For Padgett Powell, the Word of South literary festival was something of a homecoming.
The award-winning novelist and author grew up in the capital city.
“I went to Hartsfield Elementary. We lived on Gadsden Street and then we moved over to Indian Head Acres,“ he said.
Before his reading Sunday, Powell trekked through his old neighborhoods.
“Nothing’s changed in the Wahalaw Nene house… It’s got some siding on it. You know, it looks crappy…Nothing’s changed,” he said.
After the personal journey, he unintentionally inspired the crowd at the literary festival at Cascades Park.
It is unintentional because he does not view himself as anything but a man set on making sense.
He has taught writing for 34 years at the University of Florida. On April 9, he read to an audience of about thirty hosted by the Midtown Reader.
There was continuous laughter throughout the reading.
“It should not be an ordeal. It shouldn’t be painful. It should be fun,” Powell said afterward. “What it comes down to is this: make up some good s—. You just write a sentence and another one.”
From his decades of teaching, Powell said his chief lesson can be summed up in two words on a blackboard: “Make sense.”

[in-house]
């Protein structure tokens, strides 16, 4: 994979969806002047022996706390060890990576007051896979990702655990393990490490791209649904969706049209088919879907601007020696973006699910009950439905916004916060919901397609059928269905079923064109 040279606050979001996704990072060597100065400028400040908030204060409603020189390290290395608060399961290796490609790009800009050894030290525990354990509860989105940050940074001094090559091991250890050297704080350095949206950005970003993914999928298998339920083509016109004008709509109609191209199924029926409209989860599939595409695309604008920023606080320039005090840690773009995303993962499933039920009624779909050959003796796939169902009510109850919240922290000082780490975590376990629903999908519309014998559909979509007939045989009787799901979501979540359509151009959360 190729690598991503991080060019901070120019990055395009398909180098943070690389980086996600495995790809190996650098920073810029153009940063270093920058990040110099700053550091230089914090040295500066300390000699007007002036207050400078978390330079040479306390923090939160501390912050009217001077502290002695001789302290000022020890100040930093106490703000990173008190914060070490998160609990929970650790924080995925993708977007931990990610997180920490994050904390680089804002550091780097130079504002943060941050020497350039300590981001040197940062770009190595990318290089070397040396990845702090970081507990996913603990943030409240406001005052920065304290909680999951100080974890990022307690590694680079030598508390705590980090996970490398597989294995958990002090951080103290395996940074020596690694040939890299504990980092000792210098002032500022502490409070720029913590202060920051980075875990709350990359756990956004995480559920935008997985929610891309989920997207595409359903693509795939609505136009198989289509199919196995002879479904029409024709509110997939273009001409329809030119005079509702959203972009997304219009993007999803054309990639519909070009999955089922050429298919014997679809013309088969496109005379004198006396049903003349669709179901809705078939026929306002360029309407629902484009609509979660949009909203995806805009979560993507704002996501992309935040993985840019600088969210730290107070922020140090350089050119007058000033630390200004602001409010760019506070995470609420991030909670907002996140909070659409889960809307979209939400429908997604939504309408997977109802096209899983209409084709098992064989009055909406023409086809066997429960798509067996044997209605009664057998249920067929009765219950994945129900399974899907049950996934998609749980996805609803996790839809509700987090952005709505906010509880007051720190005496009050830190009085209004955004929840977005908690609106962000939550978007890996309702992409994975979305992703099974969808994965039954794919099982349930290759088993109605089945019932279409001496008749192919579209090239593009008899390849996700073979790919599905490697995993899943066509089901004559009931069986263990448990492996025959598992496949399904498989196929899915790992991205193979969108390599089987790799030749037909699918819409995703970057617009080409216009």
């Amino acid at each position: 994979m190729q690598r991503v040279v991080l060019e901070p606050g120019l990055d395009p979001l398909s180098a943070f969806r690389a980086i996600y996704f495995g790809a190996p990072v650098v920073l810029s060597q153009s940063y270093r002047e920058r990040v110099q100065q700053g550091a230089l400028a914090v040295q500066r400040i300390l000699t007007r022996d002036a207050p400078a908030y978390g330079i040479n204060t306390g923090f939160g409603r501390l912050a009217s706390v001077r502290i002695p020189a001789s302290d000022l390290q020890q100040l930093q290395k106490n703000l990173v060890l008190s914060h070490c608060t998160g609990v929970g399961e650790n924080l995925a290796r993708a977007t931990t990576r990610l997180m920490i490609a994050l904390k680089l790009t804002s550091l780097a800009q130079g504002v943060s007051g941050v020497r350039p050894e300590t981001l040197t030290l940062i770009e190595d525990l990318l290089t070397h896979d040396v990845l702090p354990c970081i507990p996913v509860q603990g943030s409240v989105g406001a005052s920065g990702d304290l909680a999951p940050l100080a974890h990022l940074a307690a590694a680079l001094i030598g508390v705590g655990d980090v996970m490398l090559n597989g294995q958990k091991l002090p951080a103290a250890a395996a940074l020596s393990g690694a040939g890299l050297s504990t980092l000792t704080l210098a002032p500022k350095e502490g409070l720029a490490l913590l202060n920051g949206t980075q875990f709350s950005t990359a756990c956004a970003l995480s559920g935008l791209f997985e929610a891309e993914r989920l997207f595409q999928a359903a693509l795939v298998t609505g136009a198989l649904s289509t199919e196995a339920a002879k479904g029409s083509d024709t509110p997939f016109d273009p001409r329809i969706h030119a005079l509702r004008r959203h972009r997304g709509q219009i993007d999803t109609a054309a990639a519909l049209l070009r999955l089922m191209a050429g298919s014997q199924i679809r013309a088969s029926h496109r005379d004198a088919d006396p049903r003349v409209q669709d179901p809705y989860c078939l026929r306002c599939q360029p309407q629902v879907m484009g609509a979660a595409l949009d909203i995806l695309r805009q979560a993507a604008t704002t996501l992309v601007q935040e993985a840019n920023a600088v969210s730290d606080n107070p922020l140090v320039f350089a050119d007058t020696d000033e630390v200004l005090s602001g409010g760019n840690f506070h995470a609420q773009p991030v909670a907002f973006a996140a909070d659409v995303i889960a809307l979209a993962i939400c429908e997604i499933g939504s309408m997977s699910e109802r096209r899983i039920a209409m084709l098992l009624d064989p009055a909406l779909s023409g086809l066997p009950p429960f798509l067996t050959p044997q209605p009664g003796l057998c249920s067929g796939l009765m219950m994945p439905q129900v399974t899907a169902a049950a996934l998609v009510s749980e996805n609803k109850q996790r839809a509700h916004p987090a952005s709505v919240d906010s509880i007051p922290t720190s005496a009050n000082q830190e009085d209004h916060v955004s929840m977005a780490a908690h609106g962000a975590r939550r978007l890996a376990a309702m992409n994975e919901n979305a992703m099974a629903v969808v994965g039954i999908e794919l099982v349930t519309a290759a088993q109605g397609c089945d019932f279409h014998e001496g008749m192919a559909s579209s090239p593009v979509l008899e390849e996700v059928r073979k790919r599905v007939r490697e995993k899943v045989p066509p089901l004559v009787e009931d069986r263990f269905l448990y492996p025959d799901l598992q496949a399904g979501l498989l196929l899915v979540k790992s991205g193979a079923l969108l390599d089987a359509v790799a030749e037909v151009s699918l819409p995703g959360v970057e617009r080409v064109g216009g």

“That’ll do it. That’s it.”
But his students don’t always believe it’s that simple.
“They don’t think that’s really what happens. Or, they don’t think that’s really what’s supposed to happen. ‘The sense I have to make isn’t very good, so I can make it better if people don’t grasp it, if people don’t understand it.’ The mystery of nonsense.”
He is careful about what kind of autobiographical information he includes in his work.
“Mistakes are made using too much biography,” he warned. “You don’t write your life and change some names. For several reasons, one of which is it’s impossible to actually get it right. You’d kill yourself trying to get it right. How your heart actually got broken, you’re not going to be able to explain that to someone by reconstructing what happened.”